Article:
Their game: Syracuse entered the 2002-03 season inexperienced, unranked but they ended it national champions
Hakim Warrick rising up to block Michael Lee’s last-ditch 3-point attempt. Jim Boeheim throwing his hands up in utter euphoria, a boyish smile on his face. Carmelo Anthony, just 18 years old, hoisting the Wooden trophy with his championship hat tilted to the side.
These are the images of a night where months of hard work came to fruition at the perfect moment. At the pinnacle of college basketball, the Syracuse Orangemen won the 2003 national championship, defeating Kansas 81-78 in the Louisiana Superdome. It was the first and only NCAA title in program history.
But winning the national championship didn’t solidify how good the team was for those inside the program ― it just reminded them.
Ten years after knocking off Kansas, members of the title run can still feel the thrill of winning it all. They won the national championship not in one night, but by developing a calm, confident and competitive identity throughout the season. Aware of the team’s young talent, veteran leadership and unprecedented camaraderie, they knew they were contenders long before the nation did.
“Everyone had fun and enjoyed being around each other,” former guard Andrew Kouwe said. “There was really no time to fight or argue; we were all enjoying the ride too much from start to finish.”
Kouwe, a junior walk-on on the 2002-03 team, was also on the team that failed to make the NCAA Tournament the year before. After going 23-13 in the 2001-02 season, six members of that team either transferred away or graduated.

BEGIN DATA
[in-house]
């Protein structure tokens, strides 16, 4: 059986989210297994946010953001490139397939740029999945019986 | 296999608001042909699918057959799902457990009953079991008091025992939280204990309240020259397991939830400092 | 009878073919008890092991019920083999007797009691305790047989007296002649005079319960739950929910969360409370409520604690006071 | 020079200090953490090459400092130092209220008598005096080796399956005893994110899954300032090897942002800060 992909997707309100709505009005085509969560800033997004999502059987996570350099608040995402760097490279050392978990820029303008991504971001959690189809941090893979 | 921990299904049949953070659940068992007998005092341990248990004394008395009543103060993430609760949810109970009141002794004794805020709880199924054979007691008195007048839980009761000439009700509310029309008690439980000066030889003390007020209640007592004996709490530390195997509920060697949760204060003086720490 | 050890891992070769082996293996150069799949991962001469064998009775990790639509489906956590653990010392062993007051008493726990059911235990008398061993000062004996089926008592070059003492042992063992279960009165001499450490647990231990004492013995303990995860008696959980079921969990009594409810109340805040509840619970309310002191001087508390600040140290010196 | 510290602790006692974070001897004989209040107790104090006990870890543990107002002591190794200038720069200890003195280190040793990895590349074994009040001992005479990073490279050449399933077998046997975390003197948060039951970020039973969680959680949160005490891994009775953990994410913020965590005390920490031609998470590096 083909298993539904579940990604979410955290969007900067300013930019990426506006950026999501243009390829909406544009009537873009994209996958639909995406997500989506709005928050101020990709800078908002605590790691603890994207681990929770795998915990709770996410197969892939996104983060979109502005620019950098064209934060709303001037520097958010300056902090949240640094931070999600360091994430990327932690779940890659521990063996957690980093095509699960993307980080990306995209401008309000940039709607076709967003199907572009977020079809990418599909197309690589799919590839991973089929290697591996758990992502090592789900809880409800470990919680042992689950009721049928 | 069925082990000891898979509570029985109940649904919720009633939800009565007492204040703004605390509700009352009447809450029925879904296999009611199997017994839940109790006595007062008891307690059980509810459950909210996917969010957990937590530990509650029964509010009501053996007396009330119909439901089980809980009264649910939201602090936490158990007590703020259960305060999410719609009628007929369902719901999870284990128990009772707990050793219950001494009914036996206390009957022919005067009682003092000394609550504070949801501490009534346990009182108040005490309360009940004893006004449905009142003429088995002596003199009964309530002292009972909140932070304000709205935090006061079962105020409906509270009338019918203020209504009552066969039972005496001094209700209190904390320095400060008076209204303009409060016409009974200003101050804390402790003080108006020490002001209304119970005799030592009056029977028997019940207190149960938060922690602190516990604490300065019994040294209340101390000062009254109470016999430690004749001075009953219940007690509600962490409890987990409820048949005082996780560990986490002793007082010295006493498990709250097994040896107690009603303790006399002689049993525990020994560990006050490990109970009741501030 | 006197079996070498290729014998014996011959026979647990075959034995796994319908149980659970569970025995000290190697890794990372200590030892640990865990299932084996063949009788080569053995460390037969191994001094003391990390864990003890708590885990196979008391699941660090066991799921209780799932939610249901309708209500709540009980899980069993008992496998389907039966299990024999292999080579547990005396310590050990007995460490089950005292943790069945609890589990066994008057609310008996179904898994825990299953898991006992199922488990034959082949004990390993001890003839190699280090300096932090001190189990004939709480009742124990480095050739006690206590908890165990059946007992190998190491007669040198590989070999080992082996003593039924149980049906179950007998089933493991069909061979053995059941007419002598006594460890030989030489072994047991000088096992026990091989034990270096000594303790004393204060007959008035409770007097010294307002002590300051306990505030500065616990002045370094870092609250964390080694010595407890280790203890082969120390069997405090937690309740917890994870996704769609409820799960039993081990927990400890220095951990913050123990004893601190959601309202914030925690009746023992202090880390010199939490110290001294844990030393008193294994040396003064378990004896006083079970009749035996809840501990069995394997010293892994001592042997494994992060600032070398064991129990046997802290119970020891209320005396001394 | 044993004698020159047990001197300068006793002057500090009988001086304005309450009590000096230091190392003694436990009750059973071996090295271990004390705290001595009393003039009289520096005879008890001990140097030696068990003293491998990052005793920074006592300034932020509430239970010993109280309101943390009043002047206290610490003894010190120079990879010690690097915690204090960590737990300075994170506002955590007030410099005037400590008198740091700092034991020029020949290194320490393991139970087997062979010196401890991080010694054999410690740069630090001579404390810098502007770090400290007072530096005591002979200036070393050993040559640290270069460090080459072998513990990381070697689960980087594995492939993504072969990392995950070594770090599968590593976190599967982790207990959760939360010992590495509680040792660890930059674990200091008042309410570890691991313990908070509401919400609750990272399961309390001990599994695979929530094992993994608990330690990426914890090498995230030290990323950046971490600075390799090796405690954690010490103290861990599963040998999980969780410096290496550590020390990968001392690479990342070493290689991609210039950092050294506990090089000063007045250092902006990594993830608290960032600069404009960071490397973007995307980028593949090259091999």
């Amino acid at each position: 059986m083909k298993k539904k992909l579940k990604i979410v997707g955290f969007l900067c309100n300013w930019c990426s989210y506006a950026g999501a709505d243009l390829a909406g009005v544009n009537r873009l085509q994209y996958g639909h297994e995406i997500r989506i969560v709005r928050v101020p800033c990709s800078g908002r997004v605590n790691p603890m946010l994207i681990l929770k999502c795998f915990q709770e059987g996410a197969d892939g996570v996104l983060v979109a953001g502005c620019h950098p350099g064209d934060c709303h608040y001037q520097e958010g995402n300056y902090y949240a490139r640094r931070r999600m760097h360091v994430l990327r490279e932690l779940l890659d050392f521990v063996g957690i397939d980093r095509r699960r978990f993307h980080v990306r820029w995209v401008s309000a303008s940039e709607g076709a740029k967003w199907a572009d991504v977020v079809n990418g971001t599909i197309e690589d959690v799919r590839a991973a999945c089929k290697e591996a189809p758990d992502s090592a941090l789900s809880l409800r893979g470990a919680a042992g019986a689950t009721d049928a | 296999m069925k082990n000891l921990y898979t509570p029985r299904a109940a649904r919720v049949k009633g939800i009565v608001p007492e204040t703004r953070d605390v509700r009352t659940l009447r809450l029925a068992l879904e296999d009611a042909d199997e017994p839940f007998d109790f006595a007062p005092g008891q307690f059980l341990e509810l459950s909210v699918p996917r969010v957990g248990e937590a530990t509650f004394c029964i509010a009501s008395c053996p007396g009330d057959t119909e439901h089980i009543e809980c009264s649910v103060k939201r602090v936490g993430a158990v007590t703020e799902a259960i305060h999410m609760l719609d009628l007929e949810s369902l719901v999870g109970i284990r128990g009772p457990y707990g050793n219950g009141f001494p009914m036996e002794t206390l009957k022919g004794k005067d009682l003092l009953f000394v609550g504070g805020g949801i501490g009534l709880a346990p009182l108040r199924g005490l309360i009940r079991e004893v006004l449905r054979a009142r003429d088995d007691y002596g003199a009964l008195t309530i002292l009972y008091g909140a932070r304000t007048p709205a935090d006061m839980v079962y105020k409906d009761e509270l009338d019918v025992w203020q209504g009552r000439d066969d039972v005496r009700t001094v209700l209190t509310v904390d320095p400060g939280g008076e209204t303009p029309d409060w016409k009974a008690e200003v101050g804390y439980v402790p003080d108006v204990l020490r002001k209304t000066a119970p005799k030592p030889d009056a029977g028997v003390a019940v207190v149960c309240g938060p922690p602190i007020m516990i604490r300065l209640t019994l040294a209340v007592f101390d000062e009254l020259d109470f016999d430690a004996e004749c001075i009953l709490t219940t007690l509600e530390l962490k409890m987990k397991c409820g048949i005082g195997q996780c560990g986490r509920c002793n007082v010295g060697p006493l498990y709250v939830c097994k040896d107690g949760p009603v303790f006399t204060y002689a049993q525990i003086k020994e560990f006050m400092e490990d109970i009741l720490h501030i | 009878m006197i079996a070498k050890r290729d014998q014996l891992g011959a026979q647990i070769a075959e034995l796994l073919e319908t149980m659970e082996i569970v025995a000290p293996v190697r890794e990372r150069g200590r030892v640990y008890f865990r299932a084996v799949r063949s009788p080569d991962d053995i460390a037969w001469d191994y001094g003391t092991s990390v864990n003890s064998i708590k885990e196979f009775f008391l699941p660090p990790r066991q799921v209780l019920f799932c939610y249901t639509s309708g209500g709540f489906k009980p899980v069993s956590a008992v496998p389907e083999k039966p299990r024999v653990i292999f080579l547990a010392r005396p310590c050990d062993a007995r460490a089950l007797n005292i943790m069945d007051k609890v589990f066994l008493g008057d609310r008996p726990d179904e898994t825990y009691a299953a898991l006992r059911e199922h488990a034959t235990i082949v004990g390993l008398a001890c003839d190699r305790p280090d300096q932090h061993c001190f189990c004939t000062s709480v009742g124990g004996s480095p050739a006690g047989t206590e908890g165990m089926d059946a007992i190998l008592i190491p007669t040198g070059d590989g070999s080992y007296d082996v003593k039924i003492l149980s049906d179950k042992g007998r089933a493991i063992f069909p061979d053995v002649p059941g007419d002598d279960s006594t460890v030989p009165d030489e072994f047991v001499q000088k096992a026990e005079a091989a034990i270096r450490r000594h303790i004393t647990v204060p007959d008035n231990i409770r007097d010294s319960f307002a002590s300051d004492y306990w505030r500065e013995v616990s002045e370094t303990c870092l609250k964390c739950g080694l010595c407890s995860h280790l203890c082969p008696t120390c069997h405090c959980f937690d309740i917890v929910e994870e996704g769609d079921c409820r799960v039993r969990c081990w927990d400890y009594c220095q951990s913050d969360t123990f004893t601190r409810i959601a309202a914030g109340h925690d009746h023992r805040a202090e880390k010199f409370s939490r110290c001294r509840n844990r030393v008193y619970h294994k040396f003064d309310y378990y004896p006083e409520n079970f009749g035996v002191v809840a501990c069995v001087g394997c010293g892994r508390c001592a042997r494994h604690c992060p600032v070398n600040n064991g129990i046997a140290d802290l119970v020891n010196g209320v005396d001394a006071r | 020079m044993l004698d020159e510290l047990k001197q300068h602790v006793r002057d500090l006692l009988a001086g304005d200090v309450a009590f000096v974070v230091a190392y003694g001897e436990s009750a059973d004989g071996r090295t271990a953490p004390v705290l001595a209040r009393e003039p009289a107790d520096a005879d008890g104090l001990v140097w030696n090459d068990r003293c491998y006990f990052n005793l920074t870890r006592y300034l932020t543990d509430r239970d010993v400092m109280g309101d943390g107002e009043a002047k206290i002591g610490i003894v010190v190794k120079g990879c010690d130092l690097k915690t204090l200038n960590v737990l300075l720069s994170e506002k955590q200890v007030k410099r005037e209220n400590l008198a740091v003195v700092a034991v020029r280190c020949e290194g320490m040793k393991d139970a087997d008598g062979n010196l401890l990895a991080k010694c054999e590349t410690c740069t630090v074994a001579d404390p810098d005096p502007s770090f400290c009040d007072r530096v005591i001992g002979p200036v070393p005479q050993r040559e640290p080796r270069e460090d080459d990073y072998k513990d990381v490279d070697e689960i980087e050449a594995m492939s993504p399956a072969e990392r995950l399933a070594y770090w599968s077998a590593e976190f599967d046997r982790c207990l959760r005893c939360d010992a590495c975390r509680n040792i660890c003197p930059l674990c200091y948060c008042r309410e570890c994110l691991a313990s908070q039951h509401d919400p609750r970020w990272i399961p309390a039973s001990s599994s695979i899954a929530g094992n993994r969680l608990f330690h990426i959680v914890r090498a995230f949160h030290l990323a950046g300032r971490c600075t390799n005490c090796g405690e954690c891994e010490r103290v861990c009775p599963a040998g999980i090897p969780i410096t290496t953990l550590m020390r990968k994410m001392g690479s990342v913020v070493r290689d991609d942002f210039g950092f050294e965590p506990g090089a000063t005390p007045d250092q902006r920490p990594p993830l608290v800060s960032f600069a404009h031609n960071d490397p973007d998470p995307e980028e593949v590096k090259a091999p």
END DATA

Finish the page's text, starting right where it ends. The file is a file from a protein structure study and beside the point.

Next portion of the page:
Boeheim brought in the highly touted Anthony and point guard Gerry McNamara to bury the program’s woes from a season ago. Upon arriving on campus, both injected a new energy in the team.
At the first intrasquad scrimmages that August, the freshman pair turned heads. Anthony was a 6-foot-8-inch small forward who shot like a shooting guard and dribbled like a point guard. McNamara hounded his opponents defensively, showcased a sweet shooting stroke and made up for his lack of size ― 6 feet, 2 inches ― with a fierce competitive fire.
“This was before you could go onto YouTube and check out someone’s high school highlights,” Kouwe said. “I hadn’t seen Carmelo or Gerry play before they came to school, but when I finally did I was amazed.
“I went to Boeheim’s office the next day and said to him, ‘These guys are really good, Coach.’ He just sat there, shook his head and smiled. He knew he had done something good.”
Despite starting the season unranked, expectations within the program were high. Then the Orangemen lost their season opener to Memphis, 70-63, at the Coaches vs. Cancer Classic. It was the first time ever that a Boeheim-coached team lost a season opener in regulation. But the freshman standout Anthony made sure it would also be the first Boeheim-coached team to win the national championship.
In his collegiate debut, Anthony posted a double-double with 27 points and 11 rebounds, and was the only Syracuse player to play all 40 minutes. McNamara hit three straight 3s amid a 22-5 run that put Syracuse up six in the second half.
The Orange also received significant contributions from sophomores Warrick, Josh Pace and Craig Forth, but couldn’t match a more experienced Memphis squad. From the start, it was clear the team needed a veteran presence to glue its young talent together.
Enter Kueth Duany.
“You need guys that can score, but Kueth Duany is a guy that is not talked about enough,” Forth said. “When we needed a leader, he took the reigns and pushed us every day.”